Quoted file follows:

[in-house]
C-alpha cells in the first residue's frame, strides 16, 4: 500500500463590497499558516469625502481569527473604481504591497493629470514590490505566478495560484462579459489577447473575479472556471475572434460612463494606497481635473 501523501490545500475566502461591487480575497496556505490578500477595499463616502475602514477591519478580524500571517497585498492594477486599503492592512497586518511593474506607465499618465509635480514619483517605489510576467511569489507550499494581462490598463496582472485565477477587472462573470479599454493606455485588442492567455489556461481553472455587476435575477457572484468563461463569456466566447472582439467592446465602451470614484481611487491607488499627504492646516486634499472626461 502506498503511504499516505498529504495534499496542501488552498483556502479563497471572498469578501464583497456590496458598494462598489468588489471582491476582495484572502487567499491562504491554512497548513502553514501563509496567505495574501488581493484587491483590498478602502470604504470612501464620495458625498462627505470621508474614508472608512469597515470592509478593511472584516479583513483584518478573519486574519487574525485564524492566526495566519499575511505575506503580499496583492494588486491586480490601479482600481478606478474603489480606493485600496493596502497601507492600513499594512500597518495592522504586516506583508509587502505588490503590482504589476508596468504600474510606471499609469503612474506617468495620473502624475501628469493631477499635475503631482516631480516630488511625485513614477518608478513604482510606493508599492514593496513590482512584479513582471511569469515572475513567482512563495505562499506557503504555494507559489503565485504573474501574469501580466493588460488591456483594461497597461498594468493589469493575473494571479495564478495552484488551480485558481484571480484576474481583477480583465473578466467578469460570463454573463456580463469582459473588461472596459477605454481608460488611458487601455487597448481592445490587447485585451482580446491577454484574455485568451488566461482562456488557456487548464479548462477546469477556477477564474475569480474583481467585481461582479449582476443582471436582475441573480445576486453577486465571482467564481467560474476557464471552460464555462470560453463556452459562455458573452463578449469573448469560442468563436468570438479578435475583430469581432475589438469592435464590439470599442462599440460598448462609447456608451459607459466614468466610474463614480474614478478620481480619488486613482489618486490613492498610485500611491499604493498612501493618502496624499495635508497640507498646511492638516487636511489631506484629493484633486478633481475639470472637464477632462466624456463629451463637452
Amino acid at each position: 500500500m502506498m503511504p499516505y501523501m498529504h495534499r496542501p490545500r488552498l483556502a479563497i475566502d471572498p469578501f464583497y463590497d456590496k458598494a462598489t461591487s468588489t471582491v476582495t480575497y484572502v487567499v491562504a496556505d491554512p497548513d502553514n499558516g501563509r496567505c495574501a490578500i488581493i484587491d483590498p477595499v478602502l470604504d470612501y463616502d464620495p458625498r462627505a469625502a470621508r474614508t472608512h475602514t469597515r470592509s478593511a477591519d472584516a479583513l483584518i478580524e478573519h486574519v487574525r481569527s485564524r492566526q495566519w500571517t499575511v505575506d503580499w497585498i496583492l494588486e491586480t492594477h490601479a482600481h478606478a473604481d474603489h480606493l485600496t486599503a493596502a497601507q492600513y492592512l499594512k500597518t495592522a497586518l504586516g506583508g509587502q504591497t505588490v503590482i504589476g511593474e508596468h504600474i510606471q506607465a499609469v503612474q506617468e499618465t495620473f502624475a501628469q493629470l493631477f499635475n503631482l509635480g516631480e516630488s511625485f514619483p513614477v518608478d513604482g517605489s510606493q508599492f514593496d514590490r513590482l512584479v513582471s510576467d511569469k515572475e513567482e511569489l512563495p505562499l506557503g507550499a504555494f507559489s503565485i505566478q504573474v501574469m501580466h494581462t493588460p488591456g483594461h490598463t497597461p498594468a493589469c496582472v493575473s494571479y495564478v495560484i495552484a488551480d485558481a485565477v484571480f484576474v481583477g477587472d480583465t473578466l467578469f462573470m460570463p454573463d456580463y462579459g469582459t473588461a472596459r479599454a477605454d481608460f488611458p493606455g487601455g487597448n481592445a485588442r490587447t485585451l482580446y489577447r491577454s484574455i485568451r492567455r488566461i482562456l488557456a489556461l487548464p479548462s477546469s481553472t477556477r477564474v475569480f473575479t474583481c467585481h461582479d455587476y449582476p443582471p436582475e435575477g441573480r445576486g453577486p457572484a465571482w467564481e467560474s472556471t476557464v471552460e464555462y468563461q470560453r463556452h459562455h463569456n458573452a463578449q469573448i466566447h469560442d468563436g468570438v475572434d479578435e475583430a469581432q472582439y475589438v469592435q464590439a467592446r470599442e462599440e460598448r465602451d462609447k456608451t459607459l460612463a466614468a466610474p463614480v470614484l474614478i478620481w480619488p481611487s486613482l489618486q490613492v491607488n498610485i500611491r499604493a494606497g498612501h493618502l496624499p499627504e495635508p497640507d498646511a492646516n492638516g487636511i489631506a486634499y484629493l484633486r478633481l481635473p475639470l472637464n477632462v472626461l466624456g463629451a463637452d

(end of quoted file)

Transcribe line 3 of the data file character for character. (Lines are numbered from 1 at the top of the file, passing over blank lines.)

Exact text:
Amino acid at each position: 500500500m502506498m503511504p499516505y501523501m498529504h495534499r496542501p490545500r488552498l483556502a479563497i475566502d471572498p469578501f464583497y463590497d456590496k458598494a462598489t461591487s468588489t471582491v476582495t480575497y484572502v487567499v491562504a496556505d491554512p497548513d502553514n499558516g501563509r496567505c495574501a490578500i488581493i484587491d483590498p477595499v478602502l470604504d470612501y463616502d464620495p458625498r462627505a469625502a470621508r474614508t472608512h475602514t469597515r470592509s478593511a477591519d472584516a479583513l483584518i478580524e478573519h486574519v487574525r481569527s485564524r492566526q495566519w500571517t499575511v505575506d503580499w497585498i496583492l494588486e491586480t492594477h490601479a482600481h478606478a473604481d474603489h480606493l485600496t486599503a493596502a497601507q492600513y492592512l499594512k500597518t495592522a497586518l504586516g506583508g509587502q504591497t505588490v503590482i504589476g511593474e508596468h504600474i510606471q506607465a499609469v503612474q506617468e499618465t495620473f502624475a501628469q493629470l493631477f499635475n503631482l509635480g516631480e516630488s511625485f514619483p513614477v518608478d513604482g517605489s510606493q508599492f514593496d514590490r513590482l512584479v513582471s510576467d511569469k515572475e513567482e511569489l512563495p505562499l506557503g507550499a504555494f507559489s503565485i505566478q504573474v501574469m501580466h494581462t493588460p488591456g483594461h490598463t497597461p498594468a493589469c496582472v493575473s494571479y495564478v495560484i495552484a488551480d485558481a485565477v484571480f484576474v481583477g477587472d480583465t473578466l467578469f462573470m460570463p454573463d456580463y462579459g469582459t473588461a472596459r479599454a477605454d481608460f488611458p493606455g487601455g487597448n481592445a485588442r490587447t485585451l482580446y489577447r491577454s484574455i485568451r492567455r488566461i482562456l488557456a489556461l487548464p479548462s477546469s481553472t477556477r477564474v475569480f473575479t474583481c467585481h461582479d455587476y449582476p443582471p436582475e435575477g441573480r445576486g453577486p457572484a465571482w467564481e467560474s472556471t476557464v471552460e464555462y468563461q470560453r463556452h459562455h463569456n458573452a463578449q469573448i466566447h469560442d468563436g468570438v475572434d479578435e475583430a469581432q472582439y475589438v469592435q464590439a467592446r470599442e462599440e460598448r465602451d462609447k456608451t459607459l460612463a466614468a466610474p463614480v470614484l474614478i478620481w480619488p481611487s486613482l489618486q490613492v491607488n498610485i500611491r499604493a494606497g498612501h493618502l496624499p499627504e495635508p497640507d498646511a492646516n492638516g487636511i489631506a486634499y484629493l484633486r478633481l481635473p475639470l472637464n477632462v472626461l466624456g463629451a463637452d